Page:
For most of my life, I’ve struggled with understanding what family is. Who they are, how to interact with them, when to let go, and how to heal. From a young age I identified with being from a broken family and was in constant search of the pieces that made me complete. I thought if I could understand the people who made me, the people I was linked to by DNA, I could then, maybe, understand myself.
My biological father is a painter and a poet who has spent most of his life in and out of prison. His only appearances in my life include slipping me a crisp $50 dollar bill over the table at a diner the first time we met when I was fifteen, and a phone call, when I was nineteen, to read me his poetry. He wore cowboy boots, I remember.
Once, I was standing in someone’s living room and I realized the painting on the wall was my father’s. All I could do was stare at the canvas, the marvelous lines and colors flowing together like an exposed vein, and wonder if I could see myself in any of it. Here it was, the other half who had made me, the other half whose hands had made this piece of art, on the walls of a stranger’s house. I’d never felt so disconnected.
My mother remarried a man a few years after my biological father disappeared — a man who took us in to live on his sprawling agricultural farm; a man who accepted me as his own daughter, gave me his last name, and taught me everything there was to know about hunting, fishing, and farming. He showed me patience and kindness, and offered refuge when my mother’s words got a little bit too out of control like they often did.
I knew he wasn’t my “real” father, but I also didn’t have any idea what a dad was supposed to do. I thought if this is what it’s like to have a dad,I was pretty sure he was doing a good job. He didn’t wear a suit like my friends’ dads, and he didn’t come home from an office at 6 p.m. Instead, his fingertips were stained with the earth from working in the fields and greenhouses, regardless of how many times he washed his hands.
He died when I was sixteen after a six year battle with cancer and it was the first time in my life I realized that the people in your life you so often count on to be there can be taken away nearly as quickly as they appeared. I never called him Dad. I always called him by his first name — Don — and sometimes, I still regret that.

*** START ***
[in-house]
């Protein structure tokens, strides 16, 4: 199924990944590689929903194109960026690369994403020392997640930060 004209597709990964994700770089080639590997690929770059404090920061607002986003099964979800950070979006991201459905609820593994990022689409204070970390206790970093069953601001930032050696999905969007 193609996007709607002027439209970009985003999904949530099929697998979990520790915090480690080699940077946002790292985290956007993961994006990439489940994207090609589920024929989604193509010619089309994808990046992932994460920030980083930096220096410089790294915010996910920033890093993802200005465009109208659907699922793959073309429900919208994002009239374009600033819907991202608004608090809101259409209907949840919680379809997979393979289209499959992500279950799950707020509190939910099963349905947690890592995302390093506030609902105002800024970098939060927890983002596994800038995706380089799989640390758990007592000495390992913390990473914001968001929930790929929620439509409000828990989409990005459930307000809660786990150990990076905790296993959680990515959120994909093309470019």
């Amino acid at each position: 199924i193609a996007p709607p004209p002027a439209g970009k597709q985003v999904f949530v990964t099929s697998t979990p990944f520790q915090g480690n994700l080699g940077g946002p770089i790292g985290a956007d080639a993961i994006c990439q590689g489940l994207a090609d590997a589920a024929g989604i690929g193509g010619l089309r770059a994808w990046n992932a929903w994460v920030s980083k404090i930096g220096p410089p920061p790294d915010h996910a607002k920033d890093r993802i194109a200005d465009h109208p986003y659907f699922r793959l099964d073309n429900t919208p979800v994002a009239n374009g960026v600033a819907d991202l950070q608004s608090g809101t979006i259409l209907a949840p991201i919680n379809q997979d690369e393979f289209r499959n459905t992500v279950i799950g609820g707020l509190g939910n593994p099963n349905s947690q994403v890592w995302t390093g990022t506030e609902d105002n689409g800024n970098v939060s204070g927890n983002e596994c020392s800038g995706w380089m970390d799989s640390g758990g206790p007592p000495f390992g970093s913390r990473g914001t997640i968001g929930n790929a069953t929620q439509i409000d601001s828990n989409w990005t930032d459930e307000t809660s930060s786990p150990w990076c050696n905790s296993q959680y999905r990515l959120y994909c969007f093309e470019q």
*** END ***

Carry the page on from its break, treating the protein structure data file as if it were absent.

Two years after his death, I’d found a home in Denver City, Texas — a small town in West Texas that claims to have “the 4,000 friendliest residents around.” I flew there on a whim after spending time in Tucson, Arizona — a place I wanted to live, I thought, but something about that endless Sonoran desert all around me gave me an uneasy restlessness I couldn’t handle at the time.
After Don died things got a little hazy. People forgot about me. My mother, my two siblings, extended family; they all sort of … disappeared in a way. Online dating was my mother’s new passion. Her boyfriend hated me, notably because I had burned one of his expensive pans while making pancakes one day. He said I didn’t have any discipline and my mother believed him. My brother and sister, ten and fifteen years apart from me in age, were losing themselves in their addictions to crack and alcohol. And everyone else … well, they simply weren’t present.
I guess I got lost in the mix somehow as teenagers often do. By the time I was seventeen I was a high school dropout living on my own, supporting myself, and living in survival mode. Essentially, everything I had known up until that point had been stripped away; the only home I knew, the farm, my family, and the structure that had once been in place — it was all gone.
When I talk about this time in my life sometimes people think I’m trying to make it sound glamorous to have a fucked-up past. Trust me, I’m not. There’s nothing cool about going from having a seemingly normal, boring life on a farm to then having a parent die and your other parent die in a different way, then being thrust into the world so fast you have nothing to hold on to but a plane ticket and an ignorant thought of good luck.
I was not proud to be a high school dropout. I was scared. I was ashamed. I was lonely and confused and mad and I hated everyone because it felt like everyone gave up on me. In a way, they did, so I trusted no one. I learned traveling farther and farther away from all things familiar was my only escape from the years of death that overpowered my childhood.
So eventually, I ended up in Denver City, Texas working at Sonic Drive-In as a carhop. I rented out a two-bedroom apartment for $385 a month including everything. Why a two bedroom? I have no idea other than it was the only thing available and dear God, I wish I could find even a studio apartment for that price somewhere now. I don’t really remember why or how I decided to settle there but nevertheless, I did.
Ronnie and Jean were the owners of the Sonic I worked at, an old married couple, and although they never pried too much to figure out my story I guess they figured an 18-year-old girl from Michigan in a town where she didn’t know anyone probably needed a helping hand.